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A recent Supreme Court decision analyzed in some detail the liability of a cyclist riding on a sidewalk.
I am back from a brief hiatus. It was long enough to constitute the end of the “Legal Brief” as we knew it. So instead of announcing my column’s return, I am announcing its reincarnation. It will still be called the Legal Brief, though there is seldom anything brief about the law related to cycling. If harm occurs, the moment is dissected, broken into bits of time and space, and analyzed.
A recent Supreme Court decision analyzed in some detail the liability of a cyclist riding on a sidewalk. The cyclist had collided with the driver of a vehicle who claimed he had not seen the cyclist on the sidewalk before the cyclist stopped and attempted to cross an exit-way.
The cyclist conceded that riding on the sidewalk amounted to breaking the rules, specifically section 183 of the Motor Vehicle Act, which provides that a person operating a cycle “must not ride on a sidewalk unless authorized by a bylaw.” He also conceded that the defendant driver had given him no indication that he had seen him. There had been no eye contact despite excellent visibility on the day in question. The driver had stopped at the exit-way and had looked in the direction of the cyclist but seen nothing. He looked in the other direction and did not look again before proceeding. A collision occurred, with each party blaming the other.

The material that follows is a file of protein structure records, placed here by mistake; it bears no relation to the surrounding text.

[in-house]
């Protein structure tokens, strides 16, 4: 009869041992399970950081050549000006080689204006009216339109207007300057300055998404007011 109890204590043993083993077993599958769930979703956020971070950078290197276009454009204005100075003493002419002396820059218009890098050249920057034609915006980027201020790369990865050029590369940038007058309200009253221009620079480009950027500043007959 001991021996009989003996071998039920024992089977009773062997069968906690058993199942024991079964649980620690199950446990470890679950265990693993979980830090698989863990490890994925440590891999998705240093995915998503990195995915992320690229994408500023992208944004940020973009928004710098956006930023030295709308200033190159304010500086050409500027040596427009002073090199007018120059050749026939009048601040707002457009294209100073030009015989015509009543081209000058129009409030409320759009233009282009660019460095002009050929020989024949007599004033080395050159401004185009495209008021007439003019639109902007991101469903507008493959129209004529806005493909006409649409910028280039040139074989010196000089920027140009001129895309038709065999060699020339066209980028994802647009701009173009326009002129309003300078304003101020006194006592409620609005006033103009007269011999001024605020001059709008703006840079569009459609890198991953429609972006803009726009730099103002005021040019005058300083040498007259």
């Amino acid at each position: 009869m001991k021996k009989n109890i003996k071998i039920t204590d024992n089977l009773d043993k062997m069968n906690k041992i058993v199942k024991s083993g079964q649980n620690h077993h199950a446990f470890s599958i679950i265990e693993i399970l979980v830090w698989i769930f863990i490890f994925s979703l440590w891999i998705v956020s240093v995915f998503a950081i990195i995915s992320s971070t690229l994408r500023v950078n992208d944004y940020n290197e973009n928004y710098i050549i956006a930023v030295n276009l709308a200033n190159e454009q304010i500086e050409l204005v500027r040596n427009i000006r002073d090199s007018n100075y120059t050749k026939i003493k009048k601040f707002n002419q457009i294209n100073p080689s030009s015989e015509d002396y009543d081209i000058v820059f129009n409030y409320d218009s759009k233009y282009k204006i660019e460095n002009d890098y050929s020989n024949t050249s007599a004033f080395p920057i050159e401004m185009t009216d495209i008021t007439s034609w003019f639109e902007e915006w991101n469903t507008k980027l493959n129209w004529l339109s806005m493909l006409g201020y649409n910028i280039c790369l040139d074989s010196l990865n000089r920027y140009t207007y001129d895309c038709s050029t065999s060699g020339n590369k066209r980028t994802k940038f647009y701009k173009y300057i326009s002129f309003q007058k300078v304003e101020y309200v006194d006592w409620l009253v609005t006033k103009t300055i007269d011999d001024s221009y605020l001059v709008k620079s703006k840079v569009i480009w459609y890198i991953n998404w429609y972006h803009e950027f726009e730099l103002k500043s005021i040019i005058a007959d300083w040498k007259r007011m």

The trial judge found that the driver failed to follow the standard of care warranted by the circumstances. He did not accept that the cyclist’s presence was not foreseeable. The driver had admitted to seeing cyclists on the sidewalk in that area on previous occasions. In addition, the cyclist was no different than a pedestrian in the sense that his presence ought to have been anticipated on the sidewalk. The judge appeared to have no difficulty finding that the driver had breached his duty of care by not keeping a proper lookout.
The analysis turned to what the cyclist might have done wrong. It is well understood that a breach of the Motor Vehicle Act does not necessarily establish negligence. In this regard, the court stated: “In order to find negligence the court must find that an individual did not exhibit the standard of care which was required in the circumstances and that the negligence contributed to the accident.” The cyclist had also breached Section 183(2)(b) of the Motor Vehicle Act by entering the unmarked crosswalk while riding his bicycle. This was also considered in the mix.
Ultimately the court found that the cyclist was required to take reasonable care for his own safety. In particular, the court found that the cyclist should have made some form of eye contact to ensure that the defendant had seen him. For this he was found 25 percent at fault for the accident.
It is important to remember that if the cyclist had not been on the sidewalk or had not entered an unmarked crosswalk on his bicycle he would not have been obliged to make eye contact with the driver. While prudent, this is not legally necessary if the cyclist is not otherwise breaking any rules. The cyclist is entitled to proceed with the right of way and is not required to anticipate every eventuality.
Many of the rules that govern cyclists are clearly suspect. However, that is a political challenge. Breaking them compromises a cyclist’s legal position because it removes the ability to rely on the right of way and leads to increased scrutiny of the conduct of both parties.
David Hay is a litigation lawyer and partner at Richards Buell Sutton LLP. He has a special interest in bike injury law and can be contacted at 604-661-9250 or firstname.lastname@example.org.